In a recent tweet, famous poet and lyricist Swanand Kirkire expressed his disgust and disappointment at the Ranbir Kapoor starrer Animal. Commenting about the problematic aspects of the movie, he says, “Mehboob Khan’s Aurat, Guru Dutt’s Saheb Biwi aur Ghulam, Hrishikesh Mukherjee’s Anupama, Shyam Benegal’s Ankur and Bhumika, Ketan Mehta’s Mirch Masala, Gauri Shinde’s English Vinglish, Shoojit Sircar’s Piku and many such films have taught me how to respect a woman. But after watching Animal, I really felt pity for the women of today’s generation.
Now a new man has been prepared for you, who is more scary, who does not respect you that much, and who aims to subdue you….’’ What also shocked Kirkire is Ranbir Kapoor’s dialogue that those men who are not able to become alpha, they become poets to impress women. As a poet, Kirkire feels that such regressive dialogues in one fell swoop demean and belittle poets and writers, which runs counter to the fundamental principles or norms of a civilised society.
Animal has potential to foster negative social dynamics
It appears the movie Animal has the potential to foster or exacerbate negative social dynamics and attitudes among those who watch them. It can also influence or trigger negative behaviour, attitudes, or reactions among people who watch it. This could include promoting harmful stereotypes, glorifying violence, and romanticising destructive behaviour, that can have real-world consequences.
Movies have a powerful impact on audiences, shaping opinions, perceptions, and sometimes even actions. If a film perpetuates harmful ideas or encourages behaviours that are detrimental to individuals or society as a whole, then it warrants serious consideration and thoughtful reflection.
In Animal, Ranbir’s character displays traits of an alpha male and exhibits shades of a Byronic hero, existing within a morally ambiguous or grey area. They engage in questionable actions and distance themselves from social structures and norms to maintain their sense of autonomy.
Worrisome factors in movie
What is worrisome is that such movies that propagate male dominance and uphold patriarchal values can potentially influence viewers to mimic those behaviours or adopt similar prejudiced attitudes, leading to negative consequences in society. In the movie, Ranbeer’s character, characterised by defiance and rebellion, reaches a new low in male depravity. He can be seen talking down to his father and justifying his violent tendencies after almost beating six boys to a pulp simply because they harassed his sister in college.
Right from the beginning, a sense of self-righteousness informs his behaviour. He believes that in order to survive in this world, a man has to be assertive, violent and aggressive. In other words, he believes, one should not be emotional, reflective or conscientious, as these virtues are considered unnecessary burdens which should be discarded.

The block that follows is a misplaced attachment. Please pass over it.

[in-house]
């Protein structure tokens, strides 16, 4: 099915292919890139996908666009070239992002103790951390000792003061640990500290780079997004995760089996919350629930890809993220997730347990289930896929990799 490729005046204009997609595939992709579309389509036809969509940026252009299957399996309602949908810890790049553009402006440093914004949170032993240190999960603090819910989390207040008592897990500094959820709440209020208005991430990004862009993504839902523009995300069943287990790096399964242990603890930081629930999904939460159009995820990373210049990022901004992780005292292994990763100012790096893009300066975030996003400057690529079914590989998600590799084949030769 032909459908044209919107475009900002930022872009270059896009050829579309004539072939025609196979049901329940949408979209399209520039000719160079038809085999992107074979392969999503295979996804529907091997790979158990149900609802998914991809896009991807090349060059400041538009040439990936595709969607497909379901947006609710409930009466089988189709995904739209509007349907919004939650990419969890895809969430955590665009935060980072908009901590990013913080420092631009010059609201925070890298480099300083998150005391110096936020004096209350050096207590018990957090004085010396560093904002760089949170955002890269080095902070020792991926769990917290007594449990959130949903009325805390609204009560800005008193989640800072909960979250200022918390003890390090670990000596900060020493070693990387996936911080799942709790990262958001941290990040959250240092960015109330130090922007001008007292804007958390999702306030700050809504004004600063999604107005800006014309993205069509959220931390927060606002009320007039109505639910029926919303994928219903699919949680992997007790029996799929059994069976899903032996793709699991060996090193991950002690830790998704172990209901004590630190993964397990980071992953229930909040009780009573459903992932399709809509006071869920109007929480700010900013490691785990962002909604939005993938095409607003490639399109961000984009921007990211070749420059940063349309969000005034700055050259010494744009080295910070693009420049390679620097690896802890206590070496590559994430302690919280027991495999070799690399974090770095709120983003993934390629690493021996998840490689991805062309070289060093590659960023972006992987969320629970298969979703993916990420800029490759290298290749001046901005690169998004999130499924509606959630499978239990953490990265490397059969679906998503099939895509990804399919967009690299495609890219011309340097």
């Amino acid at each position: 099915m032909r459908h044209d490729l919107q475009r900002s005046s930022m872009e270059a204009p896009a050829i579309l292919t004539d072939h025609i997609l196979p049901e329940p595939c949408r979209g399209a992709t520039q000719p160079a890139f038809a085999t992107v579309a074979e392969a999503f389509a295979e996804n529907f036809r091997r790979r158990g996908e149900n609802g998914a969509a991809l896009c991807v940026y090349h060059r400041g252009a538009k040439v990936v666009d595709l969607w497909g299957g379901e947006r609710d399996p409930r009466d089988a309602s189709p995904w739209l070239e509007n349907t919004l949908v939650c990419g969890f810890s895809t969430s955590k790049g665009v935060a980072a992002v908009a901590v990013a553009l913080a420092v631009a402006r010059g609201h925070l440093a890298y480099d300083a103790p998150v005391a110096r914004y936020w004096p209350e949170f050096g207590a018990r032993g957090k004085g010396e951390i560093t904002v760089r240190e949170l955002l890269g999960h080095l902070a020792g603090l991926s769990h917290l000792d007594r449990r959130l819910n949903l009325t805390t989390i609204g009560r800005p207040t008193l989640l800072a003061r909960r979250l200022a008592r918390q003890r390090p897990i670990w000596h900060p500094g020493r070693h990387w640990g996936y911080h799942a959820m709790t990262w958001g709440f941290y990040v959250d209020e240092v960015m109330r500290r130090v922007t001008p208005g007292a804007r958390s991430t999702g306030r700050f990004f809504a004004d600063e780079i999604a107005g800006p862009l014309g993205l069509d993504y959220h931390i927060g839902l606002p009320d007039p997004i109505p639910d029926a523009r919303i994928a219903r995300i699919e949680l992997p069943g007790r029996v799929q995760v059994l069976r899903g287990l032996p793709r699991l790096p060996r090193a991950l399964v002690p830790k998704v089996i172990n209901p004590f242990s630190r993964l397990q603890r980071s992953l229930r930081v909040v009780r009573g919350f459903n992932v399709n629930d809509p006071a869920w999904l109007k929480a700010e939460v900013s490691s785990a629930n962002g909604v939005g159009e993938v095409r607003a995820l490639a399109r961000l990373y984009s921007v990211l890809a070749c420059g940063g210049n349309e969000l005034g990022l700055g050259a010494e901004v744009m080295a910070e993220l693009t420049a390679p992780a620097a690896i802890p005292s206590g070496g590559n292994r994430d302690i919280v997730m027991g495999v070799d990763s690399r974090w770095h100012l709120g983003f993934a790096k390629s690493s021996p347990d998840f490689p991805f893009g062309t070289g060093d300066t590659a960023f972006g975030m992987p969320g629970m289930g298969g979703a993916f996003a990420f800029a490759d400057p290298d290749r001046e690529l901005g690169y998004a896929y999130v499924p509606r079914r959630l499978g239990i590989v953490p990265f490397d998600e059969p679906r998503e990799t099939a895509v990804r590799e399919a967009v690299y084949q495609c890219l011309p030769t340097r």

In the storyline, Ranbir’s character exhibits obsessive and abusive behavior towards the heroine (Rashmika Mandanna). He makes derogatory remarks about her body, mentioning that her larger pelvis can supposedly accommodate healthier babies. Additionally, he resorts to physical violence by slapping her at one point. It is a crass display of warped male sensibility and a twisted mindset.
The underlying message
The underlying message is evident: In our society, boys are often raised to perceive themselves as superior to girls, enabling them to get away with such transgressive behaviour. Be it Kabir Singh or Ranbir Kapoor’s character in Animal, their understanding regarding matters, particularly those related to gender, is skewed and abnormal in some way. Perhaps, qualities such as decency, sensitivity, and sobriety of a hero while interacting with a girl no longer holds importance.
Filmmakers often stress the need to suspend disbelief while watching commercial movies, arguing that male aberrations and perversions depicted in reel life are detached from real life. What a load of codswallop! Movies like Kabir Singh and Animal appear to glorify male dominance and entitlement in our society.
There are innumerable instances of possessive and pathological young men resorting to extreme measures, such as killing a live-in partner or attacking a girlfriend in broad daylight, if their demands are not met. An emotionally vulnerable hero might not attract audiences into the theatre because people may not be interested in watching a character who is perceived as weak or struggling with inner conflict and insecurities. What defines a hero if not someone who embodies abuse, aggression and a disposition filled with bitterness?
Changing dynamics of Bollywood
The changing dynamics of Bollywood can be observed in the declining trend of portraying heroes as poets, indicating that this particular portrayal has fallen out of favour. Who can forget the character of Rajendra Kumar as a creative and budding shayar in the movie Mere Mehboob (1963); Amitabh Bachchan as a romantic young poet in Kabhi Kabhie (1976) whose character falls in love with a student of his class (played by Raakhee) in college, and Raj Babbar (Haider) as a poet in Nikaah (1982). Perhaps we live in an era dominated by OTT movies that normalise abuse and sexual violence to an alarming extent. Animal brings to mind the dreadful prospect of the hero archetype being celebrated for qualities that civilised society vehemently opposes.
The writer is a Delhi based journalist